Most inland bathing spots have unsafe pollution levels – report
Helena Horton Environment reporter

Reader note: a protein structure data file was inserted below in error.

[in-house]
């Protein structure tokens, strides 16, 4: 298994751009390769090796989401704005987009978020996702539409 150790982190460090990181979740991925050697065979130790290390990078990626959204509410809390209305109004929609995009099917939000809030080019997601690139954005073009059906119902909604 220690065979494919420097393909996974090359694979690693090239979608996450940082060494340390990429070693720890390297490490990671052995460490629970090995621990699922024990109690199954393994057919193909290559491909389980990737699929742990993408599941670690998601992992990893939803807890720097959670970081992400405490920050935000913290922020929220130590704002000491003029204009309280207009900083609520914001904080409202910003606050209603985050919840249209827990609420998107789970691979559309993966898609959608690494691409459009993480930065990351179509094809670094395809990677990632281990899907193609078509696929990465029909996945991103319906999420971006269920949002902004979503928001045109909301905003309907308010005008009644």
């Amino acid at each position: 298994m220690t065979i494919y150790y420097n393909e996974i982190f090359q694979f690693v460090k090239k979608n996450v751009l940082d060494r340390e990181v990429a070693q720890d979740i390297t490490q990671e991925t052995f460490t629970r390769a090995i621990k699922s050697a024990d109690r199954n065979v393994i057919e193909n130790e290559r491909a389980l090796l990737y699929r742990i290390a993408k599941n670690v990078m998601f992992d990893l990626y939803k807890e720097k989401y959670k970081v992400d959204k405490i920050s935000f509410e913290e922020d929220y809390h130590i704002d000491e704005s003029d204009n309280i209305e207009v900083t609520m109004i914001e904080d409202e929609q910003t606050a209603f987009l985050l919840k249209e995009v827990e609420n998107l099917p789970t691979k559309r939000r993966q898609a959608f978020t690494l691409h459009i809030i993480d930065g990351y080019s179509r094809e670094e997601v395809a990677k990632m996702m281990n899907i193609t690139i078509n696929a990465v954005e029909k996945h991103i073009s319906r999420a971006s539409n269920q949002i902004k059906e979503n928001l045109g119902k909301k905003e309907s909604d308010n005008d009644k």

The majority of popular inland bathing spots in the UK have been found to be unsafe for swimming. In a representative survey of popular swimming and water sports locations, 60% were found to have pollution at unsafe levels, according to the annual report from the campaign group Surfers Against Sewage. Forty locations were sampled weekly by volunteer citizen scientists throughout the 2023 bathing season. Twenty were popular sites for bathing, and 20 were upstream of a nearby sewerage overflow associated with those swimming spots. Using Environment Agency methodology, 24 of the 40 locations were deemed “poor” quality, and four of 20 bathing sites showed a clear decrease in water quality from locations upstream to downstream of an overflow. The report says untreated sewage was discharged more than 399,864 times into UK waterways this year – the equivalent of more than 1,000 discharge events a day. Surfers Against Sewage has also reported 1,924 cases of sickness due to suspected sewage pollution in the last year – nearly triple the number reported in the previous year. The case of Reuben Santer, a physics teacher at a school in Exeter, is highlighted in the report. He contracted an incurable condition called Ménierè’s disease after surfing at Saunton Beach in Devon. Santer said his doctors told him the condition, which can cause vertigo and ear problems, was due to a virus or bacteria entering his ear during his surf. Giles Bristow, the CEO of Surfers Against Sewage, said: “How much do our blue spaces need to suffocate in sewage before those we elect to keep us safe and protect our environment wake up and smell the shit?” Steve Reed, the shadow environment secretary, said: “It is disgusting that families and children cannot enjoy our waters without the threat of getting sick.” The water minister, Rebecca Pow, said the volume of pollution in UK waters was “utterly unacceptable”. “Our plan for water is delivering more investment, stronger regulation and tougher enforcement,” she added.